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Cosa sta succedendo alla lingua italiana?  Posted by on Nov 7, 2019 in Uncategorized

Cosa sta succedendo alla lingua italiana? 

What is happening to the Italian language?

Qualche settimana fa ho usato un nuovo verbo in italiano, un mix tra l’italiano e l’inglese = spoilerare, o to spoil. Per qualche persona potrebbe sembrare impossibile mischiare tutte e due le lingue, però succede spesso. Vediamo qualche altra parola in italiano derivata dall’inglese. 

A few weeks ago I used a new verb in Italian, a mix between Italian and English = spoilerare, or to spoil. For some people this could seem impossible to mix the two languages, however it happens often. Let’s see some other words in Italian that are derived from English.

*The actual Italian equivalent is in parentheses.

Bluffare – to bluff  (Fingere)

Trollare – to troll (Non c’è una traduzione specifica.. there isn’t a specific translation.) 

Un feeling – a feeling (used with relationships… abbiamo un bel feeling. Rapporto.)

Schedulare – to schedule (programmare) 

Checkare – to check (controllare)

Switchare – to switch (scambiare, commutare)

Quittare – to quit (uscire) 

Killare – to kill (uccidere)

Implementare – to implement (attuare)

Splittare – to split (dividere)

Ci sono tante parole di questo tipo, in questa pagina sono presente le più utilizzate:  

There are many words like this, this webpage presents the most useful:

https://www.myenglishschool.it/magazine/2017/03/02/glossario-le-parole-inglesi-piu-utilizzate-in-italiano/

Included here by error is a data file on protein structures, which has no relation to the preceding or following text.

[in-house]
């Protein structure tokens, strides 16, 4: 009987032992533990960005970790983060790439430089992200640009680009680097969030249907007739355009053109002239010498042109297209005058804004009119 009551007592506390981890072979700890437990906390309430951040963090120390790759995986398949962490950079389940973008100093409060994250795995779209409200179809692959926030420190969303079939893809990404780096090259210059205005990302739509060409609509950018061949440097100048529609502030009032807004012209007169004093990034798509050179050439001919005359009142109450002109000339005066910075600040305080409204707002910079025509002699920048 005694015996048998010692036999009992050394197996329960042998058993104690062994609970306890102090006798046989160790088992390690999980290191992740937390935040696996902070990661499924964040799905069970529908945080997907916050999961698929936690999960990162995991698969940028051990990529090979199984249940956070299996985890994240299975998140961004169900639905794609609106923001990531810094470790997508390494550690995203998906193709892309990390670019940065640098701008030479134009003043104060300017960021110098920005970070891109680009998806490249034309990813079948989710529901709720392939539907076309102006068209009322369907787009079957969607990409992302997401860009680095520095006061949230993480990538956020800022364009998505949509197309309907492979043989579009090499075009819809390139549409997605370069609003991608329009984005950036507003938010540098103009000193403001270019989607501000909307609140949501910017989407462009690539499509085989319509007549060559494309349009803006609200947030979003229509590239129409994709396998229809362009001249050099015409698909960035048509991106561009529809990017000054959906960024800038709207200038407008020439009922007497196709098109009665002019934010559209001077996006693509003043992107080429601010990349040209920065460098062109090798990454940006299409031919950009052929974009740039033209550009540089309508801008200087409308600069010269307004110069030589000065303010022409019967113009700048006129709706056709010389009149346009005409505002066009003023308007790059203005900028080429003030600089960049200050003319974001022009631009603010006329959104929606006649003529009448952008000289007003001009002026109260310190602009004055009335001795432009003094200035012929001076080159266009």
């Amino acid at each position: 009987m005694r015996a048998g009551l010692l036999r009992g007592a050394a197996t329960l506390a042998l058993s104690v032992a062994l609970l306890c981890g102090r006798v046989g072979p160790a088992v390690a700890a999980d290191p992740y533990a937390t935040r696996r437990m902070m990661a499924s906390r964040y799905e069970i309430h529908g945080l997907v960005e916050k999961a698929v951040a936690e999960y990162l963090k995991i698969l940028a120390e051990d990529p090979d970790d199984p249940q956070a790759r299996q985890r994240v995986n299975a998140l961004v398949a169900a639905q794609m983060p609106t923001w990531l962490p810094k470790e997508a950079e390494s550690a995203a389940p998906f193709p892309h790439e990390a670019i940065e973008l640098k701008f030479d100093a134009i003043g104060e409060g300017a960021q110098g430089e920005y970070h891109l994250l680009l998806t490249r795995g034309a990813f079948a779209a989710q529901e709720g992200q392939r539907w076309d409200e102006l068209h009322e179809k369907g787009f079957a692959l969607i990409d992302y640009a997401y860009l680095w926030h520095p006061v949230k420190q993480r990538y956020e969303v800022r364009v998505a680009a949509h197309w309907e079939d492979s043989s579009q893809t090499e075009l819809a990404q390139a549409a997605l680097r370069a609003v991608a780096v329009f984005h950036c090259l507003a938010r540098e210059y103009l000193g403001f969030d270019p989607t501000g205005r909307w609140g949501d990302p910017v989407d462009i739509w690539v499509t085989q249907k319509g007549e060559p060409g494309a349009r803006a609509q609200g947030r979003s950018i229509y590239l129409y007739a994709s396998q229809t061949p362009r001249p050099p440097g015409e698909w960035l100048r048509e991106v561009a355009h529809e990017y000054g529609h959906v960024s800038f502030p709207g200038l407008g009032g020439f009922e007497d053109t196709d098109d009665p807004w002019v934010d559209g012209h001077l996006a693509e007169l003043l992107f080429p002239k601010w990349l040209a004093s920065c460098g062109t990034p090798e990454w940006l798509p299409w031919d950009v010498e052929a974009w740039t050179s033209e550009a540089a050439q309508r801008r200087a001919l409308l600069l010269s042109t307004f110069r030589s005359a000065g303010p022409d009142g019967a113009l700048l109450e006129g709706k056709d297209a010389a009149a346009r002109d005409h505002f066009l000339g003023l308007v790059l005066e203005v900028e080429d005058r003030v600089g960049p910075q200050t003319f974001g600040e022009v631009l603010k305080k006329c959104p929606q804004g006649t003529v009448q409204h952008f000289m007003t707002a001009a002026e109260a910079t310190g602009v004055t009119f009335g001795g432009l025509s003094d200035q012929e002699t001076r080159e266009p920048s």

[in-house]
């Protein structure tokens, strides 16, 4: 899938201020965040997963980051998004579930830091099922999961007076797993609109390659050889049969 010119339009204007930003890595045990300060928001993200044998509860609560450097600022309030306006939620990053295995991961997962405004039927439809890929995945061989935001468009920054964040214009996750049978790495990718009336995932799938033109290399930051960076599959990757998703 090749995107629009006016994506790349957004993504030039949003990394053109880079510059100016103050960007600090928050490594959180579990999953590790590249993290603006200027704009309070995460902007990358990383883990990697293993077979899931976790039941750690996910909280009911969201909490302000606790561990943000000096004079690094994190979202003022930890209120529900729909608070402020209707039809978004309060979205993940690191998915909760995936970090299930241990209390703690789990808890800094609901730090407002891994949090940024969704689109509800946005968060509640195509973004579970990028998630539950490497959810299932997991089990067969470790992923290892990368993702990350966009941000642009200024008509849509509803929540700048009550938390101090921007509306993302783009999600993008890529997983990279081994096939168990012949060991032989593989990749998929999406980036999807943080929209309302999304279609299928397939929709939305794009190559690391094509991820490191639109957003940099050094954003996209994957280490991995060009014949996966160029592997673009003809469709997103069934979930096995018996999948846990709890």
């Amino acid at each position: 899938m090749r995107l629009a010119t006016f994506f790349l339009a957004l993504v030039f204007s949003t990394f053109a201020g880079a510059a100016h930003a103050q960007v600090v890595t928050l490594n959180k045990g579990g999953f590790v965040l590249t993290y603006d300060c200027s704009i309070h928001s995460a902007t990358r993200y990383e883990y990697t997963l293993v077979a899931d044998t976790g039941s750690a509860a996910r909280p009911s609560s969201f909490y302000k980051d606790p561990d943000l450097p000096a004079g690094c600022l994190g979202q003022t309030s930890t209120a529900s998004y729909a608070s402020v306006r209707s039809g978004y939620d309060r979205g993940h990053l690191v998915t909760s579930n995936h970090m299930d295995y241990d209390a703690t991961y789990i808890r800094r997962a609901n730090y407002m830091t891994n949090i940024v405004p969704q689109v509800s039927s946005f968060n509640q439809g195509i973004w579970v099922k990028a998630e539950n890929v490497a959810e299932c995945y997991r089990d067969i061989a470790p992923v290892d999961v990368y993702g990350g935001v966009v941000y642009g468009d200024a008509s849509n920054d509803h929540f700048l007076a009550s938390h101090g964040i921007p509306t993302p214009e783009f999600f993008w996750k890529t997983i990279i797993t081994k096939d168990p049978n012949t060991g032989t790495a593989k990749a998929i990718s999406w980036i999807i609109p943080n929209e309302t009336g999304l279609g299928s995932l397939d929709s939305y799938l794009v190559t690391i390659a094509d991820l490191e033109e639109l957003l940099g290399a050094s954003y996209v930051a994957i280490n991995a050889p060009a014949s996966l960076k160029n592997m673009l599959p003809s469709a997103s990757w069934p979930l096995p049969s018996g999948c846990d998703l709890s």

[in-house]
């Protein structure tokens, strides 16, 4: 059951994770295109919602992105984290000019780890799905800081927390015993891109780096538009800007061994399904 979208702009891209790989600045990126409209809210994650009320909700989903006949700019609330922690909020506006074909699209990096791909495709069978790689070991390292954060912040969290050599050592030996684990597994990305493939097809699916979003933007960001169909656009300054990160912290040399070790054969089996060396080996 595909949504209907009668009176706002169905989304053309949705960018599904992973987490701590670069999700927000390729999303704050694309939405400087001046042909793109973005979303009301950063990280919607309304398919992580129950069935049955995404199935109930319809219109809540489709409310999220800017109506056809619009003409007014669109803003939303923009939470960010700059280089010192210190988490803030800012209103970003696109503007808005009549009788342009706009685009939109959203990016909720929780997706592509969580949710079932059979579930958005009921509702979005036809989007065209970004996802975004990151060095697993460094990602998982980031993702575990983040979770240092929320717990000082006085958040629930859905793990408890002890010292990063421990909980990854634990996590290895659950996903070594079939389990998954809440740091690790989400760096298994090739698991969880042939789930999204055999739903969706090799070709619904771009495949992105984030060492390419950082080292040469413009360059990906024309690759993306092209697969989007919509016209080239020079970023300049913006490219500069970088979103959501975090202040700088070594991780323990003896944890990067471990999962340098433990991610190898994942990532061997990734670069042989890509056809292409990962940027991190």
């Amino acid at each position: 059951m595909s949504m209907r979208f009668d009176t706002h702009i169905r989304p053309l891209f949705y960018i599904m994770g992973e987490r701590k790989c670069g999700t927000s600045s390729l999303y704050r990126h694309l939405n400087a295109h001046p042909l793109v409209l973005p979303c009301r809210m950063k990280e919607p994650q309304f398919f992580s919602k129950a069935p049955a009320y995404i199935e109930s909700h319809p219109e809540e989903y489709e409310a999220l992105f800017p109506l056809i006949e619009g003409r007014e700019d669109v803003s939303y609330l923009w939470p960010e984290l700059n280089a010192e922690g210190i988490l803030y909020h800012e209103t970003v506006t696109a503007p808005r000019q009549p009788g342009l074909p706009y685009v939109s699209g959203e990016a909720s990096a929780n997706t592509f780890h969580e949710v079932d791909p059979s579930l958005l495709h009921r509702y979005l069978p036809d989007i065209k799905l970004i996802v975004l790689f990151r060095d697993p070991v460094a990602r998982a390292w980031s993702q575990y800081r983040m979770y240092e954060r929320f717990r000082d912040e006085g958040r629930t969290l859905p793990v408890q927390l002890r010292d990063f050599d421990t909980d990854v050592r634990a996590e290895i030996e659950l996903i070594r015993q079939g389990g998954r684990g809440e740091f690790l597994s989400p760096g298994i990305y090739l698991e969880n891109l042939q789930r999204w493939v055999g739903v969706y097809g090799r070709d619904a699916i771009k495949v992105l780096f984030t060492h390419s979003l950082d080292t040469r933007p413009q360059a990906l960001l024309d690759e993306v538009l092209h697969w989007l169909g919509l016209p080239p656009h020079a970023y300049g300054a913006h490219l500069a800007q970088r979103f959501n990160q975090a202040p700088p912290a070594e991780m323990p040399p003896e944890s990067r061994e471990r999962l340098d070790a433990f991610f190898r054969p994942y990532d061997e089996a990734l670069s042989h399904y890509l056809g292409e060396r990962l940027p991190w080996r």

Questo fenomeno, chiamato “interferenza linguistica”, è sempre stato presente in ogni lingua di mondo, e a causa della tecnologia, oggi succede ancora più spesso. La lingua cambia sempre, soprattutto quella dei giovani. Ma quand’è che ci si dovrebbe preoccupare? La lingua italiana, la quarta lingua più studiata al mondo grazie alla sua bellezza, diventa l’itanglese? Questo fenomeno è una cosa negativa, che dovrebbe essere combattuta, o una cosa positiva che dovrebbe essere accettata?

This phenomenon, called “language transfer“, has always been present in every language of the world, and because of technology, today it happens even more often. Languages always changes, above all the language of youth. But at what point should we be worried? The Italian language, the fourth most studied language in the world thanks to its beauty, is becoming “Italglish”? Is this phenomenon a negative thing, that should be fought against, or is it a positive thing that should be accepted?

C’è un TedTalk in cui Annamaria Testa parla proprio di questo fenomeno: Bello to biutiful: what’s going on with the Italian language?